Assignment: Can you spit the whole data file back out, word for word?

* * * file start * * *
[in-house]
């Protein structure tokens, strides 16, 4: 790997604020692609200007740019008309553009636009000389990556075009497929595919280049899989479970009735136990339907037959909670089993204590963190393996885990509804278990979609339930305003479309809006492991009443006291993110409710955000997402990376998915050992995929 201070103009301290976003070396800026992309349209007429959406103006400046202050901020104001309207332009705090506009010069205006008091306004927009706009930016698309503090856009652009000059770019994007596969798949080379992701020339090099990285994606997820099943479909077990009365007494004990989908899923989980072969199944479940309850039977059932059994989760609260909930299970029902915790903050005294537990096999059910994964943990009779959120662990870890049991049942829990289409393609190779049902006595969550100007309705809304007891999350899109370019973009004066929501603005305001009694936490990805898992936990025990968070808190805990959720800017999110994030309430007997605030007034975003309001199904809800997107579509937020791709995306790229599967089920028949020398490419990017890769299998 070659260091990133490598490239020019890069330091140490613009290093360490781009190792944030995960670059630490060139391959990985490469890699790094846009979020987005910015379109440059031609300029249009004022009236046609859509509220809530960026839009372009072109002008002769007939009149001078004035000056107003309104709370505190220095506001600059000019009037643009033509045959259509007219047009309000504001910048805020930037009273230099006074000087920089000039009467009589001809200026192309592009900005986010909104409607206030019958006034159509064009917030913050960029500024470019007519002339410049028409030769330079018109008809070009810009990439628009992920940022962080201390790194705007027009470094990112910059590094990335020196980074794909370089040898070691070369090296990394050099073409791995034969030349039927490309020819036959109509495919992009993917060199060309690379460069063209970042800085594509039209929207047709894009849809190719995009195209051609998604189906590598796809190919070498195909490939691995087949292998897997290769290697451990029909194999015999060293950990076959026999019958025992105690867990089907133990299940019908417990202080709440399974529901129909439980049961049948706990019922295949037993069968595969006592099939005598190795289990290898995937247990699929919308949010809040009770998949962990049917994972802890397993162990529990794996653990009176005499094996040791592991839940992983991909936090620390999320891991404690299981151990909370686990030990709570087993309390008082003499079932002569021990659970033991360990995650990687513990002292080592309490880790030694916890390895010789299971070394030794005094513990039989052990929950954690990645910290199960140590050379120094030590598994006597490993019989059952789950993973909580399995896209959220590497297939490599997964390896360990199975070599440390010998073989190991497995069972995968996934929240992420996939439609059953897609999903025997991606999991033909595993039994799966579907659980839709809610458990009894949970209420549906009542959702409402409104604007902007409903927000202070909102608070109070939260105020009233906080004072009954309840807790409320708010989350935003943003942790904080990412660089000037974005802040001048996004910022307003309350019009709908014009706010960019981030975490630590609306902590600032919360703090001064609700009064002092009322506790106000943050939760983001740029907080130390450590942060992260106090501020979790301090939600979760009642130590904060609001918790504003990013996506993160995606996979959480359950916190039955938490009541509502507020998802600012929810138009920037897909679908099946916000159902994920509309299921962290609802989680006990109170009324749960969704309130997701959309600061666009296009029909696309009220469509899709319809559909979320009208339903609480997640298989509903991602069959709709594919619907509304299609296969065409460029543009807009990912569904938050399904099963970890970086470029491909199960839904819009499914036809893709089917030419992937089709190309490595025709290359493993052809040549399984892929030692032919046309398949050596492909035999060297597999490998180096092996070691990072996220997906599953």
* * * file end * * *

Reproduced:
[in-house]
């Protein structure tokens, strides 16, 4: 790997604020692609200007740019008309553009636009000389990556075009497929595919280049899989479970009735136990339907037959909670089993204590963190393996885990509804278990979609339930305003479309809006492991009443006291993110409710955000997402990376998915050992995929 201070103009301290976003070396800026992309349209007429959406103006400046202050901020104001309207332009705090506009010069205006008091306004927009706009930016698309503090856009652009000059770019994007596969798949080379992701020339090099990285994606997820099943479909077990009365007494004990989908899923989980072969199944479940309850039977059932059994989760609260909930299970029902915790903050005294537990096999059910994964943990009779959120662990870890049991049942829990289409393609190779049902006595969550100007309705809304007891999350899109370019973009004066929501603005305001009694936490990805898992936990025990968070808190805990959720800017999110994030309430007997605030007034975003309001199904809800997107579509937020791709995306790229599967089920028949020398490419990017890769299998 070659260091990133490598490239020019890069330091140490613009290093360490781009190792944030995960670059630490060139391959990985490469890699790094846009979020987005910015379109440059031609300029249009004022009236046609859509509220809530960026839009372009072109002008002769007939009149001078004035000056107003309104709370505190220095506001600059000019009037643009033509045959259509007219047009309000504001910048805020930037009273230099006074000087920089000039009467009589001809200026192309592009900005986010909104409607206030019958006034159509064009917030913050960029500024470019007519002339410049028409030769330079018109008809070009810009990439628009992920940022962080201390790194705007027009470094990112910059590094990335020196980074794909370089040898070691070369090296990394050099073409791995034969030349039927490309020819036959109509495919992009993917060199060309690379460069063209970042800085594509039209929207047709894009849809190719995009195209051609998604189906590598796809190919070498195909490939691995087949292998897997290769290697451990029909194999015999060293950990076959026999019958025992105690867990089907133990299940019908417990202080709440399974529901129909439980049961049948706990019922295949037993069968595969006592099939005598190795289990290898995937247990699929919308949010809040009770998949962990049917994972802890397993162990529990794996653990009176005499094996040791592991839940992983991909936090620390999320891991404690299981151990909370686990030990709570087993309390008082003499079932002569021990659970033991360990995650990687513990002292080592309490880790030694916890390895010789299971070394030794005094513990039989052990929950954690990645910290199960140590050379120094030590598994006597490993019989059952789950993973909580399995896209959220590497297939490599997964390896360990199975070599440390010998073989190991497995069972995968996934929240992420996939439609059953897609999903025997991606999991033909595993039994799966579907659980839709809610458990009894949970209420549906009542959702409402409104604007902007409903927000202070909102608070109070939260105020009233906080004072009954309840807790409320708010989350935003943003942790904080990412660089000037974005802040001048996004910022307003309350019009709908014009706010960019981030975490630590609306902590600032919360703090001064609700009064002092009322506790106000943050939760983001740029907080130390450590942060992260106090501020979790301090939600979760009642130590904060609001918790504003990013996506993160995606996979959480359950916190039955938490009541509502507020998802600012929810138009920037897909679908099946916000159902994920509309299921962290609802989680006990109170009324749960969704309130997701959309600061666009296009029909696309009220469509899709319809559909979320009208339903609480997640298989509903991602069959709709594919619907509304299609296969065409460029543009807009990912569904938050399904099963970890970086470029491909199960839904819009499914036809893709089917030419992937089709190309490595025709290359493993052809040549399984892929030692032919046309398949050596492909035999060297597999490998180096092996070691990072996220997906599953």